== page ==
《彭博》资深主编温以乐( Matthew Winkler )在10月末，砍掉了驻香港记者对中共领导人与中国富豪间的财富关系调查报导。他跟记者说﹕“如果我们登出这则报导，我们会被赶出中国。”同时他还辩解，外国新闻机构在纳粹德国治下，也是通过自我审查，来维系报导能力。
采访/易如 编辑/常春 后制/李勇
Bloomberg Gets in Trouble after Spontaneous Self-censoring
Anchor Accompanying British PM David Cameron’s recent visit to
Beijing, many international media reporters were present,
including UK political correspondent for Bloomberg,
However, Hutton was refused entry to the Great Hall
where the press conference was to be held between
Beijing and the UK.
Bloomberg had a reporter suspended due to self-censorship
on news sensitive to Beijing just recently.
It looks like Bloomberg’s trouble with China is more than
just one incident.
Reporter Headquartered in New York, Bloomberg, the business and
financial market news agency, has recently encountered
a series of troubles in China.
On Dec. 2, its British journalist Robert Hutton, accompanying
British PM to China, was excluded from a press
conference in Beijing.
Whereas just last month, Chinese authorities had made
unannounced “inspections" of Bloomberg’s Beijing
and Shanghai bureaus.
Chinese authorities conducted unannounced “inspections"
at Bloomberg News bureaus in Beijing and Shanghai in the
final days of November, reported Fortune magazine on Dec. 2.
Chinese officials asked the company for an apology from
Winkler for his comment of comparing CCP to the
Fortune reported, Bloomberg cancelled a year-long
investigation on financial ties between a Chinese billionaire
and government officials in late October.
Bloomberg News editor-in-chief Matt Winkler, explained
his decision to kill the story by comparing it to
self-censorship by foreign news bureaus,
who were trying to preserve their ability to
report inside Nazi-era Germany.
In mid-November, both New York Times and Financial Times
have reported respectively,
that Bloomberg News has been accused of quashing a story,
one that alleges hidden financial ties
between one of the wealthiest men in China and the families
of top Chinese leaders undertaking self censorship in order
to remain in the country.
Chris Wu, editor in chief of China Affairs magazine:
“The CCP is taking a sanction or even retaliation against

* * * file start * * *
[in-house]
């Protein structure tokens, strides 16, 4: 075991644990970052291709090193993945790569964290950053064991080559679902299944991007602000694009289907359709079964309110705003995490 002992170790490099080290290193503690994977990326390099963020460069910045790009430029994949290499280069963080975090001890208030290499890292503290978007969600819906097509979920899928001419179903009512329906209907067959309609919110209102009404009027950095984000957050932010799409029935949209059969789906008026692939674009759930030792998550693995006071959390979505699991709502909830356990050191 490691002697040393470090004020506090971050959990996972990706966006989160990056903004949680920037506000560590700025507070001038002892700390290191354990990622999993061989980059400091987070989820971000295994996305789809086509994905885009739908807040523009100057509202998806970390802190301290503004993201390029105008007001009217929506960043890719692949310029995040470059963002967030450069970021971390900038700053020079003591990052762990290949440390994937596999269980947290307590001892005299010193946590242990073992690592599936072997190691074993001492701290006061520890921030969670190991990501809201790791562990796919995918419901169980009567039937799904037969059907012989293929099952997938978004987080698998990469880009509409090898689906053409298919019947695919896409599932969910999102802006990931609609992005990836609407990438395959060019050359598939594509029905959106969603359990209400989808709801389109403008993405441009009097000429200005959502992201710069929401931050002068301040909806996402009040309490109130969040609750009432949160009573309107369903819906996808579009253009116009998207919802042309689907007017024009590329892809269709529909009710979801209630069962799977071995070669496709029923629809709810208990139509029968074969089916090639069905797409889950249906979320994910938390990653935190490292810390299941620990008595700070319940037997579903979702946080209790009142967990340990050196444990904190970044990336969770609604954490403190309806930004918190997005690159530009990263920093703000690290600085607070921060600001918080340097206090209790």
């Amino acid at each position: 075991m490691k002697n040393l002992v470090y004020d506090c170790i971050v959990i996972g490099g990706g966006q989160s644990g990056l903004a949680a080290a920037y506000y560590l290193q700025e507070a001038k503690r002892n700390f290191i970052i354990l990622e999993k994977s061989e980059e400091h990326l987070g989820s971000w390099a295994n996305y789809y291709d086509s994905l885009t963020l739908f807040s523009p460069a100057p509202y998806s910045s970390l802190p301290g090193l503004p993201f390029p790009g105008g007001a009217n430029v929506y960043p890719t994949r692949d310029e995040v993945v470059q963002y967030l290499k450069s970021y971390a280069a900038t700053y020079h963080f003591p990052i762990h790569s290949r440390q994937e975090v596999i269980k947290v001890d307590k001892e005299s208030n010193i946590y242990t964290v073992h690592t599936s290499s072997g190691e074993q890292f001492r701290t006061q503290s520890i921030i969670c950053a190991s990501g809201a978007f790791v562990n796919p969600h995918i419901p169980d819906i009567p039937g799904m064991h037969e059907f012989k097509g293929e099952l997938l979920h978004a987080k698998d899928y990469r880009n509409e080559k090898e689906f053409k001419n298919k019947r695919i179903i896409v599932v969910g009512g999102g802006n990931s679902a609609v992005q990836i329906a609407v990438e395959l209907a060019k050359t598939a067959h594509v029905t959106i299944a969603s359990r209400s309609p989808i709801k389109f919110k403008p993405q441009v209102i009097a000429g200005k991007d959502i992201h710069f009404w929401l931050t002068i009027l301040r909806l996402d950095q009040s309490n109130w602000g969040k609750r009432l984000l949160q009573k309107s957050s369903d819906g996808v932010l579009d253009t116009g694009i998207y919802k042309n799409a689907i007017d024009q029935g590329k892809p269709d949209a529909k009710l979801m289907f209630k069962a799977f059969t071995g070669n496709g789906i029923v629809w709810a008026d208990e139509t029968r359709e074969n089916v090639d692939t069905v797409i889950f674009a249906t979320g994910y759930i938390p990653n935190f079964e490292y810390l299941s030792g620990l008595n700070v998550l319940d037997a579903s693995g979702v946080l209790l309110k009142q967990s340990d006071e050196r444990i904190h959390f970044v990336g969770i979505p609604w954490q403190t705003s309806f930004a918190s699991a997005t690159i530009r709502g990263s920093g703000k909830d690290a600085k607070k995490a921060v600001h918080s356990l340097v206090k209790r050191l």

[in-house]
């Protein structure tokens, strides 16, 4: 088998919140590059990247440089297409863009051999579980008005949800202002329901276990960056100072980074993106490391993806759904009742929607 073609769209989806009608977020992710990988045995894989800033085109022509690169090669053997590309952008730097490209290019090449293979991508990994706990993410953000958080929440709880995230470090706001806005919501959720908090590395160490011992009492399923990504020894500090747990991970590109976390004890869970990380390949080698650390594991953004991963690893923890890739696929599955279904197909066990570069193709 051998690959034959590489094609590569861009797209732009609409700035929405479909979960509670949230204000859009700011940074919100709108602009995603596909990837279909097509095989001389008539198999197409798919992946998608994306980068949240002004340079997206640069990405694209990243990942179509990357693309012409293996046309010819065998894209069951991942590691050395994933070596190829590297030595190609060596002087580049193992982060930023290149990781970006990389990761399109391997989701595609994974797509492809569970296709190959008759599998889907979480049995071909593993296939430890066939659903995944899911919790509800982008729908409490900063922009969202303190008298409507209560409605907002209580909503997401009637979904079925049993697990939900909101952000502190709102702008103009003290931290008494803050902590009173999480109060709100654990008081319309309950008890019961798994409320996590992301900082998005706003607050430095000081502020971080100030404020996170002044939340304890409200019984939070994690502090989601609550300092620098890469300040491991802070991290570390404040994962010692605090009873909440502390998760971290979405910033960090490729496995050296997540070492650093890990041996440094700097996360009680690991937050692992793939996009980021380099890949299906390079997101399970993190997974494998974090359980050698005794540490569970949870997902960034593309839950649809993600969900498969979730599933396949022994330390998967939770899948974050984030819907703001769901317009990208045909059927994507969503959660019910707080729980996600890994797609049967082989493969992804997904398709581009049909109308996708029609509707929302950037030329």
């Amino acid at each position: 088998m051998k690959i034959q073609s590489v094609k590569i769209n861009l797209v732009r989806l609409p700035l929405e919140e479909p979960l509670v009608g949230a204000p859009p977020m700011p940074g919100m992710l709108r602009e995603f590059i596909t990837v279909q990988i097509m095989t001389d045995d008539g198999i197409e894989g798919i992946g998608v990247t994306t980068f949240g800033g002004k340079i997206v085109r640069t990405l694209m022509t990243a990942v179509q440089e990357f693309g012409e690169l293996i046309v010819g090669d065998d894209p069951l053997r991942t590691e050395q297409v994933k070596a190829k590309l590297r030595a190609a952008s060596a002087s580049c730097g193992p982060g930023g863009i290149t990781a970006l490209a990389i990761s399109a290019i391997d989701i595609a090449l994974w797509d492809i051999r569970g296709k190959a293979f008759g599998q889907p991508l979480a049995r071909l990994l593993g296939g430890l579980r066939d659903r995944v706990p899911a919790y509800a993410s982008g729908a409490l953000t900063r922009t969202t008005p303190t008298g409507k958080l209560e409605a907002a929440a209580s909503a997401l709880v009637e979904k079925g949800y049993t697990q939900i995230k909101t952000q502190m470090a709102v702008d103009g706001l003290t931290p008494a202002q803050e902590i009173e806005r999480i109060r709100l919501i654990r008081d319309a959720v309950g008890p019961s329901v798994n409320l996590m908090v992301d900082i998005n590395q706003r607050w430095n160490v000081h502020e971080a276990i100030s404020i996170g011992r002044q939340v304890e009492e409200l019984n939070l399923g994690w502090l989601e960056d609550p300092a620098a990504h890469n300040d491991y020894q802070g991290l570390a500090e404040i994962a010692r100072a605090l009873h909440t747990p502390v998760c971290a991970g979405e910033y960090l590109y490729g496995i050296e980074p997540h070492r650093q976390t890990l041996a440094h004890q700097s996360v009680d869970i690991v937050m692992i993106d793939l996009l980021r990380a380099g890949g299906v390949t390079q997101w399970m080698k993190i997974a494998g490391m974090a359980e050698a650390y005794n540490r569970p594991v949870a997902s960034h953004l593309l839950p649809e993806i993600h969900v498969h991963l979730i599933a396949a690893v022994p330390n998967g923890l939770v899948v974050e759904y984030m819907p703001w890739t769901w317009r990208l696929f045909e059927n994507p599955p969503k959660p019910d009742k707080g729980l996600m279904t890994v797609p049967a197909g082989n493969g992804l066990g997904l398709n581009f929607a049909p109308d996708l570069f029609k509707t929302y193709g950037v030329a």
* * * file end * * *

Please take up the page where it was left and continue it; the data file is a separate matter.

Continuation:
Bloomberg for exposing the corrupt officials
and the inside scoop.
To the CCP, it is not enough even though the Bloomberg
has disciplined itself and withheld materials from publication."
Bloomberg employees said that less than a week later after
the self censorship, a second article,
about the children of senior Chinese officials employed by
foreign banks, was also spiked.
New York Times revealed that Michael Forsythe was the
main writer for both reports.
Financial Times reported on Nov. 17 that Michael Forsythe
was later suspended.
Zan Aizong, former China Ocean News reporter: “Criticizing
is a negative thing in the eyes of the ruling Party, CCP.
They would definitely welcome praising reports like what the
People’s Daily often do.
Speaking truth is going against the People’s Daily,
& is regarded not a good thing."
The Chinese government was infuriated over the Bloomberg
investigative series in 2012,
which revealed the private wealth accumulated
by the families of top public officials,
including the yet to be CCP leader, Xi Jinping.
Since then, new journalists have been denied residency, whilst
sales of its financial terminals to state enterprises
have slowed down considerably.
Bloomberg’s operations in China have suffered immensely
in response to their reports.
However, under the watchful eyes, Chris Wu believes CCP
itself is the greatest loser within this series of actions.
Chris Wu: “The CCP has revealed to the world media and
its readers, the fact that exposing its bad deeds
is subject to retaliation.
Its (CCP’s) standards are, no criticism is allowed.
Through its own actions, it is simply hurting
its own economy and politics."
On the 3rd, Chinese Foreign Ministry spokesman Hong Lei
explained, how a Bloomberg reporter had been excluded
in order to give priority to journalists from China and Britain.
He also specifically emphasized that the arrangements
were no different from before.
But when asked about the unannounced inspections of
Bloomberg’s Beijing and Shanghai bureaus last week,
Hong Lei did not directly address the issue.
Interview/YiRu Edit/ChangChun Post-Production/LiYong